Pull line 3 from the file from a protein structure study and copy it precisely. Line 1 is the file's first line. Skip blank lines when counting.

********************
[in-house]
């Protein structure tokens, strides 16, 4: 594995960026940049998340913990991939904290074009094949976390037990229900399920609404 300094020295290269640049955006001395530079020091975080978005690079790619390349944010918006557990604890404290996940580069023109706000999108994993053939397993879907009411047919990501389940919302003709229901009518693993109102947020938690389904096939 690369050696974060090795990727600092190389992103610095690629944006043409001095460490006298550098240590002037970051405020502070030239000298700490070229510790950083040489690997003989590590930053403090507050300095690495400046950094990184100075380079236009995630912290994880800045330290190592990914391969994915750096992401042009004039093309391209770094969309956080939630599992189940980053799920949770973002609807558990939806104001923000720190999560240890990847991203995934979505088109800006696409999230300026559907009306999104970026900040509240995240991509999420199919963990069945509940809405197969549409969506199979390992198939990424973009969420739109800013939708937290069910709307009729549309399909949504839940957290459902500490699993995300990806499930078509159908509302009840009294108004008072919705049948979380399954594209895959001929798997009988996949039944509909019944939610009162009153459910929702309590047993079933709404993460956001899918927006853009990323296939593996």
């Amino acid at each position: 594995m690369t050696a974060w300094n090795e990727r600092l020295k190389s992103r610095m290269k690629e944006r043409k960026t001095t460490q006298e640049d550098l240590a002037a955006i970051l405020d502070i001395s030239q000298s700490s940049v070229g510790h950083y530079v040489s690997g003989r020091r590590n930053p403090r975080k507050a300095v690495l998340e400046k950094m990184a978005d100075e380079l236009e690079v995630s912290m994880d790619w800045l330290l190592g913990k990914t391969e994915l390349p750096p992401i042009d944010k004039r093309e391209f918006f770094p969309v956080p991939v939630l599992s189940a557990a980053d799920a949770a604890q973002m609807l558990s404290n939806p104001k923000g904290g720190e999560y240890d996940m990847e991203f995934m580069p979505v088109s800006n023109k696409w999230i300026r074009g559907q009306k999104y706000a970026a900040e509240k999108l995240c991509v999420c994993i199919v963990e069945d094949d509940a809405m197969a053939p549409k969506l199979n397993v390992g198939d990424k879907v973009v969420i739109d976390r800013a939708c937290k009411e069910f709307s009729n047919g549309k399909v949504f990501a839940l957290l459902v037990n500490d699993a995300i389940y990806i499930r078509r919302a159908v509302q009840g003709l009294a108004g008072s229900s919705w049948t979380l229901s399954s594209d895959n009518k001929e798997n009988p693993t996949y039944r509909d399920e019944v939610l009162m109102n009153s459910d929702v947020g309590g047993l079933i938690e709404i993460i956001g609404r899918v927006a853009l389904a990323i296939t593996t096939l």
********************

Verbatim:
């Amino acid at each position: 594995m690369t050696a974060w300094n090795e990727r600092l020295k190389s992103r610095m290269k690629e944006r043409k960026t001095t460490q006298e640049d550098l240590a002037a955006i970051l405020d502070i001395s030239q000298s700490s940049v070229g510790h950083y530079v040489s690997g003989r020091r590590n930053p403090r975080k507050a300095v690495l998340e400046k950094m990184a978005d100075e380079l236009e690079v995630s912290m994880d790619w800045l330290l190592g913990k990914t391969e994915l390349p750096p992401i042009d944010k004039r093309e391209f918006f770094p969309v956080p991939v939630l599992s189940a557990a980053d799920a949770a604890q973002m609807l558990s404290n939806p104001k923000g904290g720190e999560y240890d996940m990847e991203f995934m580069p979505v088109s800006n023109k696409w999230i300026r074009g559907q009306k999104y706000a970026a900040e509240k999108l995240c991509v999420c994993i199919v963990e069945d094949d509940a809405m197969a053939p549409k969506l199979n397993v390992g198939d990424k879907v973009v969420i739109d976390r800013a939708c937290k009411e069910f709307s009729n047919g549309k399909v949504f990501a839940l957290l459902v037990n500490d699993a995300i389940y990806i499930r078509r919302a159908v509302q009840g003709l009294a108004g008072s229900s919705w049948t979380l229901s399954s594209d895959n009518k001929e798997n009988p693993t996949y039944r509909d399920e019944v939610l009162m109102n009153s459910d929702v947020g309590g047993l079933i938690e709404i993460i956001g609404r899918v927006a853009l389904a990323i296939t593996t096939l």